Organizations like SAG-AFTRA, which represents more than 160,000 actors and media artists, have implemented new initiatives, policies, and procedures to provide greater protections to their members. For example, SAG-AFTRA implemented its Four Pillars of Change Initiative, along with enhanced harassment reporting procedures for artists. In addition, the organization recently introduced a new Intimacy Coordinators policy to safeguard actors on-set during intimacy scenes.
5. Increased Focus on Preventive Measures & Training in the Workplace
As the battle against sexual harassment continues to intensify, employers are taking extra precautions to maintain a safe, positive and productive workplace. Companies make sure they provide adequate training for employees and take all the necessary steps to conduct independent investigations of sexual harassment and other claims. For example, in California employers comprised of 5 or more employees, including those who work outside the state, are required to provide sexual harassment prevention training to all employees every two years. According to LeanIn.org, 70% of employees report that their companies have taken action to address issues of sexual harassment in the workplace.
6. Passing Legislation to Protect Victims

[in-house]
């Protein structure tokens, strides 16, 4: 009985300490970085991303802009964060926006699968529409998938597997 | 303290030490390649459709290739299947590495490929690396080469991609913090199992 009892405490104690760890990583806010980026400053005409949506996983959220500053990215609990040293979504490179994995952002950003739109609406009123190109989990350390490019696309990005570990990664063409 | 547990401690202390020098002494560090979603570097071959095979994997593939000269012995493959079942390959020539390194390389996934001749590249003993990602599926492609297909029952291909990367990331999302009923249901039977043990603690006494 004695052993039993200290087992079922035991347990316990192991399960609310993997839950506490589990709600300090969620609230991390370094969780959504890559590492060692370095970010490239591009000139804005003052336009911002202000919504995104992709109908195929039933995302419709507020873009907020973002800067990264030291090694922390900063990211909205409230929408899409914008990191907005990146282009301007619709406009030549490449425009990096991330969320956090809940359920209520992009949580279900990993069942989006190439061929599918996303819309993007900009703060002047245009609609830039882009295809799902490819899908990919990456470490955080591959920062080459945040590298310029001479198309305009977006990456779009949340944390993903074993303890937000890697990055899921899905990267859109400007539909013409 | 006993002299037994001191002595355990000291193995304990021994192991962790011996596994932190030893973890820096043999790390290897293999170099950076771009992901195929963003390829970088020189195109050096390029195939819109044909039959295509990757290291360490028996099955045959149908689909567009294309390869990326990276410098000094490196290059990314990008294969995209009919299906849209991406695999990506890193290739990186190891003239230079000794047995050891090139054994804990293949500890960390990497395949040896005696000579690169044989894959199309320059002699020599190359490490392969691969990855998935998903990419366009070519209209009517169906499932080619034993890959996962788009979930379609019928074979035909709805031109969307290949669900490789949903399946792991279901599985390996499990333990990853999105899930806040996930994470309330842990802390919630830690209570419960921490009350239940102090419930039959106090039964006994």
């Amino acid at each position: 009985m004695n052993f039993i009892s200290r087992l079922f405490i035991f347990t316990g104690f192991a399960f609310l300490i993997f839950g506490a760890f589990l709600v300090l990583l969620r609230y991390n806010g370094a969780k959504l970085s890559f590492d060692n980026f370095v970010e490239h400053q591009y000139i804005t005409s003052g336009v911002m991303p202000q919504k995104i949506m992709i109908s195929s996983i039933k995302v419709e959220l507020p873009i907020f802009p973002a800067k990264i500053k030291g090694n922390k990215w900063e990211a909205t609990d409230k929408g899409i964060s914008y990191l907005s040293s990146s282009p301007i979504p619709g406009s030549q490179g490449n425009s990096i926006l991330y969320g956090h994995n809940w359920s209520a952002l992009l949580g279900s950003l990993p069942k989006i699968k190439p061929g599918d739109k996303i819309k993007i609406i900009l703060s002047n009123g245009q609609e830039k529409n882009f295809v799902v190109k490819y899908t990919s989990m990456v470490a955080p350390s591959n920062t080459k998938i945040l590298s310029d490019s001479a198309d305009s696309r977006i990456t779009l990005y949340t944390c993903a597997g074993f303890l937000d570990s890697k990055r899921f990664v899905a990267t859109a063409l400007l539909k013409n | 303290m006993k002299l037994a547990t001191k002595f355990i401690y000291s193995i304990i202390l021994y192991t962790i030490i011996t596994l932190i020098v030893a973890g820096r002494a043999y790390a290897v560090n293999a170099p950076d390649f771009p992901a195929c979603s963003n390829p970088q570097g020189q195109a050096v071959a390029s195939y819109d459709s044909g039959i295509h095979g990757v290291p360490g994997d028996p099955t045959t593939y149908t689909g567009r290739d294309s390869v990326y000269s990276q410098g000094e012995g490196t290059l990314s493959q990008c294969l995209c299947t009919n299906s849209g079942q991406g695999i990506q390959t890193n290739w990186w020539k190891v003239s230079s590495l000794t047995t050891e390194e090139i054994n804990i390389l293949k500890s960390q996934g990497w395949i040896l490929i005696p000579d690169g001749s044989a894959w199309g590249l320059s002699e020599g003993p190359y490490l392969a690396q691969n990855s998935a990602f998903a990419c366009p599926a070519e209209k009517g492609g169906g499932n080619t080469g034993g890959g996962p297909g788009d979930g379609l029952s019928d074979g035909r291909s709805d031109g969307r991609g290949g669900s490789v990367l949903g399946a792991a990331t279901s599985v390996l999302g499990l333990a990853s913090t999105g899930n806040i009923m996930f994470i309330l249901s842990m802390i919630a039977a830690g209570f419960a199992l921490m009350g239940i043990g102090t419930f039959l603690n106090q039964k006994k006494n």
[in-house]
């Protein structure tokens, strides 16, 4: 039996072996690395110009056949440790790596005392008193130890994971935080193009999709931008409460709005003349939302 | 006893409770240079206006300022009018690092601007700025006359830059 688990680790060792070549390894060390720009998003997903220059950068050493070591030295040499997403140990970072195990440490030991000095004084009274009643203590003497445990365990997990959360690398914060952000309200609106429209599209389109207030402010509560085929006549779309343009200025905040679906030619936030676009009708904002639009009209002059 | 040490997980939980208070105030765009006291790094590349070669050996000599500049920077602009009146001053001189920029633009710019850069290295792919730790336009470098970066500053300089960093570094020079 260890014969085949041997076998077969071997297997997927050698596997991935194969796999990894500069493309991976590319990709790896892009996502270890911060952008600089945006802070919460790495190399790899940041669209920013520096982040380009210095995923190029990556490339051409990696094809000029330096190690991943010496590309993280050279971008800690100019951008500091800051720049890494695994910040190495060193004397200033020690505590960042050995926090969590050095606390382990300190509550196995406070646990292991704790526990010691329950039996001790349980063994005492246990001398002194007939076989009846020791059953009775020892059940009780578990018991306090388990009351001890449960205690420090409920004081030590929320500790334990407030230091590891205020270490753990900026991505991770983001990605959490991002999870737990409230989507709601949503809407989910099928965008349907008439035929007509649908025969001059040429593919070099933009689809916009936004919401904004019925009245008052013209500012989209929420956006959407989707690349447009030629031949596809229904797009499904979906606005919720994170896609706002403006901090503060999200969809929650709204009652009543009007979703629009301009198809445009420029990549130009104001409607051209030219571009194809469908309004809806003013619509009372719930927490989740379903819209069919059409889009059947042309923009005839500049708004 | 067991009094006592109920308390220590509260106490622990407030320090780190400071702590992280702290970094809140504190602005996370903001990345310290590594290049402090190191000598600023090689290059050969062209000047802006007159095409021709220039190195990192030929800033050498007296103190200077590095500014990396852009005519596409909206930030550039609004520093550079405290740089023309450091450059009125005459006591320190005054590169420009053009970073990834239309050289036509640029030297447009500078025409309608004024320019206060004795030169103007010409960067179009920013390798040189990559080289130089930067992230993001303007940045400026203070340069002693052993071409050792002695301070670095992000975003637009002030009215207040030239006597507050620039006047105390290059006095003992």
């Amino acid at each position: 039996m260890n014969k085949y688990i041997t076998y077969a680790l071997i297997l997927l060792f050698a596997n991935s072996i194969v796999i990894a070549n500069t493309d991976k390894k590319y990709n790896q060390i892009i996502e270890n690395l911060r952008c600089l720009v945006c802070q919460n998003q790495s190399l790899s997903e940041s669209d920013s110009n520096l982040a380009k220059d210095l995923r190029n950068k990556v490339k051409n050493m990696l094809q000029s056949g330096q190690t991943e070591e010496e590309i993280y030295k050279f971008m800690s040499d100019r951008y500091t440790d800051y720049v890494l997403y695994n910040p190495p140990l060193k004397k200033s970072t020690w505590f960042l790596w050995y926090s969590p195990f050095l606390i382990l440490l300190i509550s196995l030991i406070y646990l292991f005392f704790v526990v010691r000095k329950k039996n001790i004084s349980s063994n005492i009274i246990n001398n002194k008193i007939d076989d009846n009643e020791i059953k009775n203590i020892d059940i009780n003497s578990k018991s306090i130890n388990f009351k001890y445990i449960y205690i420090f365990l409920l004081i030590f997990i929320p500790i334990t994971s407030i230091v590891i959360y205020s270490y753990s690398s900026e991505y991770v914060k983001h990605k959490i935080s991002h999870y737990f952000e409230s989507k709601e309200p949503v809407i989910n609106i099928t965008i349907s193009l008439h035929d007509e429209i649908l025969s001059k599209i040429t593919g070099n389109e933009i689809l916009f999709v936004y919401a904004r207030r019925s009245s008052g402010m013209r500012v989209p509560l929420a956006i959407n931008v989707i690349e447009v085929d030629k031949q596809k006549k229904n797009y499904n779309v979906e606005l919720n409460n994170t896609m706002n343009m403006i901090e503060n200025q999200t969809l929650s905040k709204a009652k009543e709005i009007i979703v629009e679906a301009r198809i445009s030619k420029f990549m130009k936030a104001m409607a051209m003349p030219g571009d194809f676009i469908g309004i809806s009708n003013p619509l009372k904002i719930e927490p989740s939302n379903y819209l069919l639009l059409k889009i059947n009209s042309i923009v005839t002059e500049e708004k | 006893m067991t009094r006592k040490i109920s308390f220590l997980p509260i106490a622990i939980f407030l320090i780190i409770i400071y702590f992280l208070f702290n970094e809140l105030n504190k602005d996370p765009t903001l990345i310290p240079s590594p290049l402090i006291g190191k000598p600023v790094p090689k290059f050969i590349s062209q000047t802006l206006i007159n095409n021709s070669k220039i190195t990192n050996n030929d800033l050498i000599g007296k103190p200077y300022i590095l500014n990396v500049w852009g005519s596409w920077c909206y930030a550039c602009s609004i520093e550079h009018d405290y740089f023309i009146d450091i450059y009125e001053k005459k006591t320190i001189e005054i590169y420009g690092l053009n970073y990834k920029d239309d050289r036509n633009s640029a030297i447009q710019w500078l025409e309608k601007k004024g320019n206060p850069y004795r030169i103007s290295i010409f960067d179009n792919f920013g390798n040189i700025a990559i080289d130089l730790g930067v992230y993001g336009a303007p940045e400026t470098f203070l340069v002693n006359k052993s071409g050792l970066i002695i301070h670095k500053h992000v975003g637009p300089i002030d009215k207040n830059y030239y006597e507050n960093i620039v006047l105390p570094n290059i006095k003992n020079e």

Many state legislatures have also been busy in the wake of the #MeToo movement. For example, the California legislature passed the following laws in the last two years:
Non-Disparagement Clauses (CA Senate Bill 300) – Employers cannot require employees to agree to non-disparagement clauses as a condition of settlement.
Non-Disclosure Agreements (NDAs)/ Confidentiality (CA Senate Bill 300 and 820) – Employers cannot require that employees keep the terms of the settlement agreement confidential as a condition of settlement. The states of New York and New Jersey have enacted similar laws.
No Waiver of Discrimination & Harassment Claims (CA Senate Bill 300) – Employers cannot require employees to waive their state discrimination or harassment claims as a condition of settlement.
Participating in or Testifying in Other Civil or Criminal Proceedings (CA Senate Bill 3109) – Employers cannot prevent employees from participating or testifying in any other civil, criminal or legislative proceeding as a condition of settlement.
California SHARE Act – The Sexual Harassment and Reporting Extension Act (CA Assembly Bill 9) – This law extends the time period to file an administrative/civil sexual harassment and discrimination claim from 1 year to 3 years.
All in all, the #MeToo Movement has had a substantial influence on how claims of sexual harassment, assault, and violence are perceived in society, and how they are addressed in the workplace and other settings. This continues to be an evolving movement that will have an impact for many years to come.
DISCLAIMER: Nothing in this blog, written materials or otherwise is intended as legal advice by the Reddock Law Group, Managing Partner Angela Reddock-Wright or any person associated with the firm. This blog is intended for educational purposes only. The Reddock Law Group does not represent clients in legal matters. We are a full-service mediation, neutral, investigations and alternative dispute resolution firm. For legal advice, please contact a licensed attorney with experience in employment law.